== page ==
Thriller: A Cruel Picture (released in the US in a savagely cut version as They Call Her One Eye, 1974) is one of only three films made by Swedish writer-director Bo Arne Vibenius, all of which encountered serious distribution and censorship problems.
A young girl was raped as a child and the trauma has left her a mute. She now lives an idyllic existence on a country farm, or at least she did until she encountered Tony. He kidnaps her and forces her into a life of drug addiction and prostitution. But Tony makes one fatal error. He gives the girl (now named Madeleine) one day off per week. She uses her days off to train herself to be the perfect killing machine. She studies martial arts. She becomes a crack shot with a rifle or handgun, although her favoured weapon is a good old-fashioned double-barreled shotgun. She also learns advanced driving techniques from a rally driver.
She certainly intends to have her vengeance, but she has infinite patience. She has accumulated quite a hoard of money, by offering extra services to her clients. She will wait for the right moment. Although her revenge is a long time coming the movie is never dull. In fact it’s perfectly paced, with the long process by which Madeleine hones her killing skills inexorably building up the tension.
The plot is a fairly standard revenge plot, and although in 1974 female revenge movies were comparatively rare they were soon to become quite a considerable sub-genre. The plot doesn’t really matter in this type of movie, which is just as well because this one really stretches credibility to the limit, with the girl becoming a hopeless junkie within about week, and apparently unable to escape because if you go 36 hours without a hit it means instant death. What does count in this kind of film is the execution, and this one is done with considerable style.
The element that really makes this one something special though is Christina Lindberg as Madeleine. Lindberg has a rather minimalist acting style (which seems to be a common characteristic among Swedish actresses, including the truly great ones), but it works extremely well. In scenes where many actresses would be tempted to go over-the-top with emotional outbursts Lindberg takes an exceptionally subtle approach. But you can see Madeleine internalising her pain. She embraces it, because it’s her pain that makes her strong. While Lindberg is best known for her many softcore porn movies during the late 60s and early 70s she was an interesting and effective actress in the right role.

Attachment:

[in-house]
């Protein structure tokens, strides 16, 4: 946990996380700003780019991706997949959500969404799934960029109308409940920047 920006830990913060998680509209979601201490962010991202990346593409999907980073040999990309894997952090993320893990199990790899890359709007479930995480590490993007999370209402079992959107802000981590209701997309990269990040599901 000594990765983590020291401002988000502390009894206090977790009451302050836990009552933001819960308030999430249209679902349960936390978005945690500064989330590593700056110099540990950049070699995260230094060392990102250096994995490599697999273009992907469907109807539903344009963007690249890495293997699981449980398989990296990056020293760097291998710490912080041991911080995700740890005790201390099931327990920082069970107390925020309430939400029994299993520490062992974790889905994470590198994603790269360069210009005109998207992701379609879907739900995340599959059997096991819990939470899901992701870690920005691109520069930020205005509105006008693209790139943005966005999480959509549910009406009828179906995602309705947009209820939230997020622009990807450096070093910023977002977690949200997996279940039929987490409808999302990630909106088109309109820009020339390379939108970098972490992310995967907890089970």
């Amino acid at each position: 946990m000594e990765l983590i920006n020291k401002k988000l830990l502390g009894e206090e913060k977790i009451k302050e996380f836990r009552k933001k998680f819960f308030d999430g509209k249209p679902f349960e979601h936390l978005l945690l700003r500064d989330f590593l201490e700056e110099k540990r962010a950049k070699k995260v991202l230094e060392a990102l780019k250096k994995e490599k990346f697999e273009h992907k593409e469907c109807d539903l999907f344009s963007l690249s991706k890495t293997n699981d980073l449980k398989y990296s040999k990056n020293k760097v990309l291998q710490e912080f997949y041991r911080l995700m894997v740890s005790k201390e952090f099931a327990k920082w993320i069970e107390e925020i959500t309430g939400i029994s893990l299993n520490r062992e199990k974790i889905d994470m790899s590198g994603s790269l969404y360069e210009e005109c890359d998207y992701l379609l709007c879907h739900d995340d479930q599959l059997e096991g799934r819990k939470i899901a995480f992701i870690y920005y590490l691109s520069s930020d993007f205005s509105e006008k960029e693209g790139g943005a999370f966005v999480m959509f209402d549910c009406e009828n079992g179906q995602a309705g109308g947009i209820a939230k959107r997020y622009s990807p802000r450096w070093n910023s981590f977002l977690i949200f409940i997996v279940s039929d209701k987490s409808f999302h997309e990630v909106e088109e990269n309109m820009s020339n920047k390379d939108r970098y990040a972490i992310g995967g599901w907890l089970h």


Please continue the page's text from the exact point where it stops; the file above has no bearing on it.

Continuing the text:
Thriller: A Cruel Picture ran into major censorship trouble almost everywhere at the time of its original release. The Synapse DVD release seems (judging by the running time) to be completely uncut, and it’s difficult to understand why it upset the censors so much. But then trying to make sense of something as absurd as censorship is the sort of thing that can send you mad. There’s a lot of nudity and some sex scenes and some sexual violence, but considering the subject matter that’s unavoidable and the sex is handled with remarkable restraint. There’s also plenty of violence, but again it’s done with restraint. By 1970s standards there’s very little gore. I can only assume it was the drug-taking scenes that aroused the wrath of the moral guardians, and considering that the movie takes such an extreme anti-drugs stance that’s just one more instance of the stupidity of censors. The movie is certainly much less harrowing than some of the other female revenge movies of the time, such as I Spit On Your Grave.
The Synapse DVD is disappointingly short on extras but it’s a nice transfer and most importantly the film is uncut. This is a classic of exploitation cinema, and a must for cult movie fans.